There is an incredible stat that more than 10% of the world’s population, doesn’t have access to clean fresh drinking water. Almost 40% of those people live in sub-Saharan Africa. It’s almost unfathomable. It’s something that we take for granted in the UK and even in drought, we essentially have access to as much clean fresh running water as we like without giving it a second thought.
Yesterday was World Water Day and a number of brands in the food and drink industries launched initiatives to help support and conserve water around the world as part of the Food and Drink Federation’s ‘Every Last Drop initiative that aims to reduce water waste in the supply chain.
Coca Cola signed a three-year partnership with the WWF to protect British rivers.
Nestlé launched an employee programme to raise awareness of ways to reduce water use and conserve water.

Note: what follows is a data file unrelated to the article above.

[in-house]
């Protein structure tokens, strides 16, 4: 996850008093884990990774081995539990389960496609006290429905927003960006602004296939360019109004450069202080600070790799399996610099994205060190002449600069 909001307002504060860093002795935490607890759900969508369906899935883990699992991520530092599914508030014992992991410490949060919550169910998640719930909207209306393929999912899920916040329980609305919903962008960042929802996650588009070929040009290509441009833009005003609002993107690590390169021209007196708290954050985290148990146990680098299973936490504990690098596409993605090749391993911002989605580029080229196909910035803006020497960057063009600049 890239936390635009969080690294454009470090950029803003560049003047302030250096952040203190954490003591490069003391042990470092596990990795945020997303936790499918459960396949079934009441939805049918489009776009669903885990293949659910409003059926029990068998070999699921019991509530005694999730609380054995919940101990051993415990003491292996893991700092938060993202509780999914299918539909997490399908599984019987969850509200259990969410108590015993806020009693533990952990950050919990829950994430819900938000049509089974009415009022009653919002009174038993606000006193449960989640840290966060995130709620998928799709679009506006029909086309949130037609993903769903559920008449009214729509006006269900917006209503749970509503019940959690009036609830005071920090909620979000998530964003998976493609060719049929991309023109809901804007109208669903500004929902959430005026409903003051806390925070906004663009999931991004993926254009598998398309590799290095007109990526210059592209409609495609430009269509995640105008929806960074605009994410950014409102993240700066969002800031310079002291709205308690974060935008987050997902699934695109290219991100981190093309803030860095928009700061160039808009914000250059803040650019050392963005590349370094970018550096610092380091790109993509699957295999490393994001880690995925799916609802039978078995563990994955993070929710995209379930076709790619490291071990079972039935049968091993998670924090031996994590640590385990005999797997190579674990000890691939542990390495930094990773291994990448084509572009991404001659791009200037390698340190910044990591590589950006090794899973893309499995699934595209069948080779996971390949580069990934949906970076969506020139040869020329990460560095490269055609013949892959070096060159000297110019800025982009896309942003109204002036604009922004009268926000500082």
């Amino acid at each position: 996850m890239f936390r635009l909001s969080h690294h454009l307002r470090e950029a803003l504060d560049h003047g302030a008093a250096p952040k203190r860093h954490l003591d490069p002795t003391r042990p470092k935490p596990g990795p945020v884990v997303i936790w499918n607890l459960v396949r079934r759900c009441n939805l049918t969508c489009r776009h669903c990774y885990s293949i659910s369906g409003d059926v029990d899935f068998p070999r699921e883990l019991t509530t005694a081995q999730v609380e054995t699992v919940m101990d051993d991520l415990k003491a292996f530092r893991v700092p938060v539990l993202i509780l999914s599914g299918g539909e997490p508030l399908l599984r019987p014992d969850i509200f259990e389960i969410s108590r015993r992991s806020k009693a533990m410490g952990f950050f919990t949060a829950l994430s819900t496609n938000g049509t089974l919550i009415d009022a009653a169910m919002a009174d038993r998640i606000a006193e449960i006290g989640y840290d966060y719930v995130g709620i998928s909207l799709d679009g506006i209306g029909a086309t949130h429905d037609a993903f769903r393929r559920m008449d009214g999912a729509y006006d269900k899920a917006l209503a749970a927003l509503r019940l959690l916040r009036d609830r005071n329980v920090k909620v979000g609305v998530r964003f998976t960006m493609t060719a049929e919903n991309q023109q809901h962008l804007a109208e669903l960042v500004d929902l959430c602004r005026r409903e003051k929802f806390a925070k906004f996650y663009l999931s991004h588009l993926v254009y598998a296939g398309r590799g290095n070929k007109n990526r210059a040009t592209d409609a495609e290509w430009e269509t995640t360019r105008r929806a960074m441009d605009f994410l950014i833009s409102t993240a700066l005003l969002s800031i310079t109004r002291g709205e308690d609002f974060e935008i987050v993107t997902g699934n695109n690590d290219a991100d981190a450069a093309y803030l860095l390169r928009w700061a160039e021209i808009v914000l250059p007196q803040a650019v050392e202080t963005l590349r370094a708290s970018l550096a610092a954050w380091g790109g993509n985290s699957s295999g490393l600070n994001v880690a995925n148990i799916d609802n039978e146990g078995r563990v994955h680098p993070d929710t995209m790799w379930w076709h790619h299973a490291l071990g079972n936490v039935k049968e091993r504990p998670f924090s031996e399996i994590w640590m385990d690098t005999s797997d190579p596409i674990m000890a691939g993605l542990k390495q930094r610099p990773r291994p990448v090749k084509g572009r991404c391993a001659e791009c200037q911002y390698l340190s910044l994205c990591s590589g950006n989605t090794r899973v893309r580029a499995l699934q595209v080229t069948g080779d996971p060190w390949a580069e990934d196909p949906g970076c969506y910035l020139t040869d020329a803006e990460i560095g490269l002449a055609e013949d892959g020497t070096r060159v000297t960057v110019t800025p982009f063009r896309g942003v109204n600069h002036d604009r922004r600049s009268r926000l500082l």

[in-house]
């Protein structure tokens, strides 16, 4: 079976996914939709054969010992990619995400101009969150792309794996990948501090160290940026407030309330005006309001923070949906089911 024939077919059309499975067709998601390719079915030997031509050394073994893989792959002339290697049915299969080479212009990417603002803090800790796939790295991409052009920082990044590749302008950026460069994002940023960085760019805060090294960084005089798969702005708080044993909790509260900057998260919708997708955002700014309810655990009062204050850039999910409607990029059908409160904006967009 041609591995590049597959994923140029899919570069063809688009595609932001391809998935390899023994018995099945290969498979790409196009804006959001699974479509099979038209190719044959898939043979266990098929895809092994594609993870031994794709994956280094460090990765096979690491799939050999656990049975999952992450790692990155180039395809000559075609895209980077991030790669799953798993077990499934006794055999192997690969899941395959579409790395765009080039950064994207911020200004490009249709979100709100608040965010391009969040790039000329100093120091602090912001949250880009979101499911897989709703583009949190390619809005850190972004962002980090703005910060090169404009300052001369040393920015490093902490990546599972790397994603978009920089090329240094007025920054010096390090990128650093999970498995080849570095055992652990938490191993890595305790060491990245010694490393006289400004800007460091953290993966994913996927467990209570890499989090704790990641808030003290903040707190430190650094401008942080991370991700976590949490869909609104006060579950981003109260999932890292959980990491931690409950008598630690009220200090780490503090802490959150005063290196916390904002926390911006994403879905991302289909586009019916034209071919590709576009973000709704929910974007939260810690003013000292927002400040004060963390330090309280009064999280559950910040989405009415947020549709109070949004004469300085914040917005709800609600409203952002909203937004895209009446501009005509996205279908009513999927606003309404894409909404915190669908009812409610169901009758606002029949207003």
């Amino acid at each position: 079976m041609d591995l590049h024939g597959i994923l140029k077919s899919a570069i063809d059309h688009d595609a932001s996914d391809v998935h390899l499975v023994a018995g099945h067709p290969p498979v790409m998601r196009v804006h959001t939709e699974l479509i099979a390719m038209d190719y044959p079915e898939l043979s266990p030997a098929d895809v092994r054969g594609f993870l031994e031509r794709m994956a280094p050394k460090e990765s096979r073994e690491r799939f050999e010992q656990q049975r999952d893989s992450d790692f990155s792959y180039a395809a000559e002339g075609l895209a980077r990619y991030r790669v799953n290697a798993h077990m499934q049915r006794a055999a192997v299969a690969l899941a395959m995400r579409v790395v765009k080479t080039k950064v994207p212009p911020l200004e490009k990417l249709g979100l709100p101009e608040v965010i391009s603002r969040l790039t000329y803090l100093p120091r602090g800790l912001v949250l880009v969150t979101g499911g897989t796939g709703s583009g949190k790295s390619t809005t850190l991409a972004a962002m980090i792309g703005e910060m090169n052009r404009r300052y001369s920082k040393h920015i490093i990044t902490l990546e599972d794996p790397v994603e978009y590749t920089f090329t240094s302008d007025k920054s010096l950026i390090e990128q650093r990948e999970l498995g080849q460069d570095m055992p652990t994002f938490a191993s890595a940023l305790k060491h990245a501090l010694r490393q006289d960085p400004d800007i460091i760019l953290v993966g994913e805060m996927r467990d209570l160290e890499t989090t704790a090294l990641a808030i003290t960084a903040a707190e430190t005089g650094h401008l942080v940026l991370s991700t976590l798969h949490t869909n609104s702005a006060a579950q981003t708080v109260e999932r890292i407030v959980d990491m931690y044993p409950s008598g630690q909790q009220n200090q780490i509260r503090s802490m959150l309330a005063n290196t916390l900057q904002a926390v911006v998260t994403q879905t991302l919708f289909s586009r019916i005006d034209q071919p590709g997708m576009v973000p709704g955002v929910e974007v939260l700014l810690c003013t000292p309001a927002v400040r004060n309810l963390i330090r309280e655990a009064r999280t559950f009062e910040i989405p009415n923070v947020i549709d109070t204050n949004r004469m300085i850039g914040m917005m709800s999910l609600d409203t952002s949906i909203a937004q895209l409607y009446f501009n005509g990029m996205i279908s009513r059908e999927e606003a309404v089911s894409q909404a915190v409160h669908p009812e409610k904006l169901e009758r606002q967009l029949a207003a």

Separately, P&G stepped up its clean drinking water campaign with an additional pledge to provide 100 million litres of clean water to communities in Ethiopia and Kenya.
Nickelodeon is also creating a cartoon character designed to educate children about more responsible water use.
These are all great initiatives, with different approaches to the issue, but the best example I saw was from ethical brand One. One develops FMCG products that directly fund development programmes around the world.
To mark World Water Day, its employees in London, carried the company’s entire day’s supply of water into work on foot.
The team trooped across Waterloo bridge carrying pails of water to demonstrate the plight that faces more than 780 million people around the world whose only choice is to walk miles every day to carry water home.
Thames Water is currently running an ad campaign encouraging people to reduce their water use because the UK is officially in drought following two years of low rainfall, but how many people will actually take any notice?
The average person in Britain uses around 161 litres of water In the UK. We take our access to fresh clean water for granted because we turn on a tap and it’s there.
Sometimes you have to walk in someone else’s shoes to really understand something and if each of us had to walk a mile a day and carry back a gallon of water to use, I imagine we’d all use water more sparingly.